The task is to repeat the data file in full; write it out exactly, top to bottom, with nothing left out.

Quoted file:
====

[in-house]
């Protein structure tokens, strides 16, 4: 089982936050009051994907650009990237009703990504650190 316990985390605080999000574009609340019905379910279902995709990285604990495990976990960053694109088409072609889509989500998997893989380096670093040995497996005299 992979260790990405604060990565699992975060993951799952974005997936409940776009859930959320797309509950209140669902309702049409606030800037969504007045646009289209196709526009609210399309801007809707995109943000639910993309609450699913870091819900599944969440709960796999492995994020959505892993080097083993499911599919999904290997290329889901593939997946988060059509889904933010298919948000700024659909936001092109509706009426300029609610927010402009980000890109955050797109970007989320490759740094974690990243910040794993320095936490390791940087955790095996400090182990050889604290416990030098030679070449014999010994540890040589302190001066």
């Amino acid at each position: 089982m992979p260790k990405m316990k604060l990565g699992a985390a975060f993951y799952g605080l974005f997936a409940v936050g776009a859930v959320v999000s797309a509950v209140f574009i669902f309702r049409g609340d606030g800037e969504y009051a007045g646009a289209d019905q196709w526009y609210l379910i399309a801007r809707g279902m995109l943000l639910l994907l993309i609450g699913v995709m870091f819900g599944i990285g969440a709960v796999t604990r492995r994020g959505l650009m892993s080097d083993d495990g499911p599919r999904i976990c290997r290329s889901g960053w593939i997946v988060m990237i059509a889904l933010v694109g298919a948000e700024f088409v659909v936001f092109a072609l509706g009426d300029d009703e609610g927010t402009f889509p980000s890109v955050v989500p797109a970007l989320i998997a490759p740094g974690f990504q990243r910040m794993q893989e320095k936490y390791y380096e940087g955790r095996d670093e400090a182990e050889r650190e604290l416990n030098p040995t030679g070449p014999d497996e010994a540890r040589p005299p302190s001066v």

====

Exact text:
[in-house]
């Protein structure tokens, strides 16, 4: 089982936050009051994907650009990237009703990504650190 316990985390605080999000574009609340019905379910279902995709990285604990495990976990960053694109088409072609889509989500998997893989380096670093040995497996005299 992979260790990405604060990565699992975060993951799952974005997936409940776009859930959320797309509950209140669902309702049409606030800037969504007045646009289209196709526009609210399309801007809707995109943000639910993309609450699913870091819900599944969440709960796999492995994020959505892993080097083993499911599919999904290997290329889901593939997946988060059509889904933010298919948000700024659909936001092109509706009426300029609610927010402009980000890109955050797109970007989320490759740094974690990243910040794993320095936490390791940087955790095996400090182990050889604290416990030098030679070449014999010994540890040589302190001066």
């Amino acid at each position: 089982m992979p260790k990405m316990k604060l990565g699992a985390a975060f993951y799952g605080l974005f997936a409940v936050g776009a859930v959320v999000s797309a509950v209140f574009i669902f309702r049409g609340d606030g800037e969504y009051a007045g646009a289209d019905q196709w526009y609210l379910i399309a801007r809707g279902m995109l943000l639910l994907l993309i609450g699913v995709m870091f819900g599944i990285g969440a709960v796999t604990r492995r994020g959505l650009m892993s080097d083993d495990g499911p599919r999904i976990c290997r290329s889901g960053w593939i997946v988060m990237i059509a889904l933010v694109g298919a948000e700024f088409v659909v936001f092109a072609l509706g009426d300029d009703e609610g927010t402009f889509p980000s890109v955050v989500p797109a970007l989320i998997a490759p740094g974690f990504q990243r910040m794993q893989e320095k936490y390791y380096e940087g955790r095996d670093e400090a182990e050889r650190e604290l416990n030098p040995t030679g070449p014999d497996e010994a540890r040589p005299p302190s001066v």